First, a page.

Engineer Indicted for Alleged Espionage

Engineer Indicted for Alleged Espionage
Engineer Indicted for Alleged Espionage 

AP Business Writer 
Dec. 14, 2006

SAN JOSE, Calif.  A Chinese engineer was charged Thursday with stealing 
trade secrets from a Silicon Valley company that made military training 
software and attempting to sell them to Asian governments.

Xiaodong Sheldon Meng, 42, a Chinese national with Canadian citizenship, 
was indicted on 36 felony counts, including the rare charge of economic 
espionage to benefit a foreign government and various violations of 
military technology export laws.

In an unrelated but similar economic espionage case, two other engineers 
pleaded guilty Thursday to stealing proprietary computer chip designs 
from four technology giants and attempting to smuggle them to China.

Prosecutors say Meng stole the code for software made by his former 
employer, Quantum3D Inc., that's used to train military fighter pilots, 
and tried to sell it to the Royal Thai Air Force, the Royal Malaysian 
Air Force and a company with ties to China's military.

Under U.S. law, anyone attempting to sell such information overseas must 
first obtain a license from the State Department and is subject to 
strict regulations. Meng never applied for such a license.

No foreign government or agent was named as a conspirator in the case, 
and prosecutors declined to discuss whether any of the secrets were sold 
or whether any foreign officials or agents knew about the alleged 

In economic espionage cases, the law does not require proof of 
complicity by a foreign government, and investigators often don't know 
the extent of foreign involvement.

Meng's case marks only the third time in a decade prosecutors have 
charged someone with economic espionage to benefit a foreign government, 
the most serious crime under the Economic Espionage Act of 1996. A 
conviction carries a maximum penalty of 15 years in prison.

His defense lawyer did not immediately return a call.

U.S. Attorney Kevin Ryan said the case highlights the threat U.S. 
businesses face from thieves looking to sell hard-won intellectual 
property overseas. Few cases allege intent to benefit a foreign 
government because it's difficult to prove, but he said U.S. companies 
are frequently targeted by overseas concerns.

"Silicon Valley understands full well the threat they are faced with 
here," he told The Associated Press. "It's not only a threat to the 
economic value of the products being produced, but in some cases it's a 
threat to our national security and military infrastructure."

In the second case, Fei Ye, 40, a U.S. citizen from China, and Ming 
Zhong, 39, a permanent resident of the U.S. from China, pleaded guilty 
in San Jose federal court to two counts each of economic espionage to 
benefit a foreign government as part of a deal with prosecutors. Ye and 
Zhong initially faced 10 counts each, and had been scheduled to go to 
trial in January.

They were charged with stealing confidential microchip blueprints and 
other trade secrets from their employers and attempting to smuggle them 
to China. The indictment alleges they planned to start a microprocessor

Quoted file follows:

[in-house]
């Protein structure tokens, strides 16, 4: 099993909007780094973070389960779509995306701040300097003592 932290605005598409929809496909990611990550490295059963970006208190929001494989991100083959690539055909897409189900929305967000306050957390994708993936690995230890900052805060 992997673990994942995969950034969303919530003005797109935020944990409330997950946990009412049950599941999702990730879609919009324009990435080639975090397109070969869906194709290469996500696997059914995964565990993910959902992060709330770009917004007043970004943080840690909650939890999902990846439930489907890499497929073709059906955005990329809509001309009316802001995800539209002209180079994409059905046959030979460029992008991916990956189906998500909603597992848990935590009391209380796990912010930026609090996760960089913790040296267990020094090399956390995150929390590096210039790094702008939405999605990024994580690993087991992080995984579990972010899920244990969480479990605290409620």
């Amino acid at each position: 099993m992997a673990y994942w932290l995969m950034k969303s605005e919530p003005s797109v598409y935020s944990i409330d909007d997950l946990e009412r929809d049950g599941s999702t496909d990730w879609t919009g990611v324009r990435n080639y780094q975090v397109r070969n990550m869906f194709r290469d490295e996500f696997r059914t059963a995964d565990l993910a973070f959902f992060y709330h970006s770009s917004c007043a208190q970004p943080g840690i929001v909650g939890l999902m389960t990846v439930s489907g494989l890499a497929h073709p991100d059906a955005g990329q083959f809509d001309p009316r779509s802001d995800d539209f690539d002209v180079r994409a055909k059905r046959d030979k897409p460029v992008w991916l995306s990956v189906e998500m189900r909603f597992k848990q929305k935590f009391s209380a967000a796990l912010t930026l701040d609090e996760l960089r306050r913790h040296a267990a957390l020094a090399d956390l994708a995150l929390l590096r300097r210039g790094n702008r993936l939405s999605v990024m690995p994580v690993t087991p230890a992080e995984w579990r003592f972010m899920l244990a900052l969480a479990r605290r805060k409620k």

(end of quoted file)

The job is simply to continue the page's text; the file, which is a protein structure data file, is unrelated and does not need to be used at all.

company with the financial backing of various Chinese government 

Ye and Zhong were arrested in 2001 at San Francisco International 
Airport, attempting to board a flight to China. Their luggage was 
allegedly crammed with thousands of pages of trade secrets stolen from 
four Silicon Valley companies _ NEC Electronics Corp., Sun Microsystems 
Inc., Transmeta Corp. and Trident Microsystems Inc.

The indictment alleges the men, former employees of those companies, 
stole schematic drawings of computer chips under development, internal 
instructions for the design and layout of circuits and components, and 
other confidential information from the companies.

Documents seized from their homes included a corporate charter and a 
fundraising application touting the project's ability to raise China's 
stature in the field of integrated circuit design, according to the 

Other documents allegedly show a panel of Chinese government officials 
had reviewed the company's business plan, deemed it feasible and 
encouraged agencies to provide financial support.

A business partner who tipped off the FBI told investigators the 
startup, called Supervision Inc., had received $2 million in funding 
from two Chinese cities, Hangzhou and Guangzhou, to develop the new 
microprocessor, according to an affidavit.

Both said little during Thursday's 40-minute hearing, and afterward 
declined to comment through their defense lawyers.

Ye and Zhong, who remain free on bail following their pleas, are 
scheduled to be sentenced April 23. Each face a maximum of 30 years in 

James Pooley, an intellectual property litigator and adjunct law 
professor at the University of California, Berkeley, said the conviction 
_ the first of its kind _ was a much-needed victory for the Justice 

"You're finding people who aren't just trying to take something 
opportunistically from their employer. They're going places, planning to 
take trade secrets, and combining secrets from many different places," 
Pooley said. "This shows the problem is real and it's big."

The only other case to allege economic espionage involved two Ohio 
researchers indicted in 2001 for allegedly stealing genetic materials 
used for Alzheimer's disease research and funneling it to a Japanese 
government-funded corporation.

But the case fizzled after Japan refused to extradite one defendant, 
Takashi Okamoto, because a Japanese judge ruled he had not violated U.S. 
laws. The other defendant, Hiroaki Serizawa, pleaded guilty in the U.S. 
to a much lesser charge of making false statements to investigators.

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